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Early Parkinson's Diagnosis

08/07/2019 (8 months ago)

Researchers have uncovered the early signs of Parkinson’s disease, years before patients show any common symptoms.

The new study by King’s College London, funded by the Lily Safra Foundation, has provided evidence that changes to the brain chemical serotonin could act as a key early warning signal for the disease. 
 
The study, published in The Lancet Neurology, compiled data from 14 people with SNCA gene mutations - an extremely rare gene, but those with it are almost certain to develop Parkinson’s disease – along with 65 patients with non-genetic Parkinson’s disease and 25 healthy volunteers. Research found that the serotonin system starts to malfunction in people with Parkinson’s well before symptoms affecting movement occur, and before the first changes in the dopamine system (a group of nerve cells in the midbrain).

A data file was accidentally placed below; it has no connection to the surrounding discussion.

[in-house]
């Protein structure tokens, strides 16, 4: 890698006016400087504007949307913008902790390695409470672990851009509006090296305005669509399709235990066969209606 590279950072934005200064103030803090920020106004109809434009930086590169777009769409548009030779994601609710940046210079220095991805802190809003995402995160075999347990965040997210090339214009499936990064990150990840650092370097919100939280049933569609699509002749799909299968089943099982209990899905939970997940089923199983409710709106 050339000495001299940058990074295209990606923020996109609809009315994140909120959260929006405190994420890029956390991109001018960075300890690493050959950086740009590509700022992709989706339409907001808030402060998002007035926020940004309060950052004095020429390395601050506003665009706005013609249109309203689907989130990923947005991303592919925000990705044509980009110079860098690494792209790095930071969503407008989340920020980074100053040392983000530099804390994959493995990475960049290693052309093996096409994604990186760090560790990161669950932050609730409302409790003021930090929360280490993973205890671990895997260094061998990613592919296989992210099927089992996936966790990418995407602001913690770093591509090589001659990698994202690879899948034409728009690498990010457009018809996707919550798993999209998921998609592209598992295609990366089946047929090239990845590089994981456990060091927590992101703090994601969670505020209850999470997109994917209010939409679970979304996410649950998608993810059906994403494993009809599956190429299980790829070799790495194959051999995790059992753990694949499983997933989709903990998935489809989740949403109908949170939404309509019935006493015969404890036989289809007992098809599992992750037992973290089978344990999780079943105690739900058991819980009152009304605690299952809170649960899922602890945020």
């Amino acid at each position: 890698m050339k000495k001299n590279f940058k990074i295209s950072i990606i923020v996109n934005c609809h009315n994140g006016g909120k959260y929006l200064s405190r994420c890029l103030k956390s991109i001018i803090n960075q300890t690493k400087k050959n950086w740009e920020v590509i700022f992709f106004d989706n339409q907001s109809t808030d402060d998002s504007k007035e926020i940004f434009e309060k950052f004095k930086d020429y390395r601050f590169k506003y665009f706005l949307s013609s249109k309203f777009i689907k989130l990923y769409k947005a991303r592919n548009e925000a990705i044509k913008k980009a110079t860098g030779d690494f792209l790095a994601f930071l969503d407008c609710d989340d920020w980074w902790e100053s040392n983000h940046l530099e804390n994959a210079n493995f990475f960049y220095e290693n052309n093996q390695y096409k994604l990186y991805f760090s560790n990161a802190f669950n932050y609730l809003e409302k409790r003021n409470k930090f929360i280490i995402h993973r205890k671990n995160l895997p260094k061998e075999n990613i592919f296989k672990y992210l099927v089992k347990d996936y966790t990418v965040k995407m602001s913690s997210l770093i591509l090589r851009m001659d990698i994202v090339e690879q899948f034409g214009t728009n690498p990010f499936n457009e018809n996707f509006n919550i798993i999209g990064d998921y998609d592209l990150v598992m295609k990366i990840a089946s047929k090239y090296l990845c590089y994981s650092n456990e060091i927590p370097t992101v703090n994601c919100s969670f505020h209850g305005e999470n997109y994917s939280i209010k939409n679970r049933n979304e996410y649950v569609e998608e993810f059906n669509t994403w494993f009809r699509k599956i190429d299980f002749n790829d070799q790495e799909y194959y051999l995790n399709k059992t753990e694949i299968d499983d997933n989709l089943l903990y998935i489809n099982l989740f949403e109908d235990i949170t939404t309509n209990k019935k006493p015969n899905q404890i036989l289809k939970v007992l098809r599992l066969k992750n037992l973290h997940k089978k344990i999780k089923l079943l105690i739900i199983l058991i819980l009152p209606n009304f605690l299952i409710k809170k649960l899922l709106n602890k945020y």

Parkinson’s disease is characterised by movement and cognitive problems, but is known to become established in the brain a long time before patients are diagnosed. 
 
Chief investigator Professor Marios Politis, Lily Safra Professor of Neurology & Neuroimaging at the Institute of Psychiatry, Psychology & Neuroscience (IoPPN), explains: “Parkinson’s disease has traditionally been thought of as occurring due to damage in the dopamine system, but we show that changes to the serotonin system come first, occurring many years before patients begin to show symptoms. 
 
“Our results suggest that early detection of changes in the serotonin system could open doors to the development of new therapies to slow, and ultimately prevent, progression of Parkinson’s disease.”
 
Dr Beckie Port, Research Manager at Parkinson’s UK, says: “This is one of the first studies to suggest that changes in serotonin signalling may be an early consequence of Parkinson’s. Detecting changes that are happening in the brain in these early stages is a crucial gap in Parkinson’s research at the moment. 
 
“Picking up on the condition earlier and being able to monitor its progression would aid the discovery of new and better treatments that could slow the loss of brain cells in Parkinson’s.
 
“Further research is needed to fully understand the importance of this discovery, but if it is able to unlock a tool to measure and monitor how Parkinson’s develops, it could change countless lives.”

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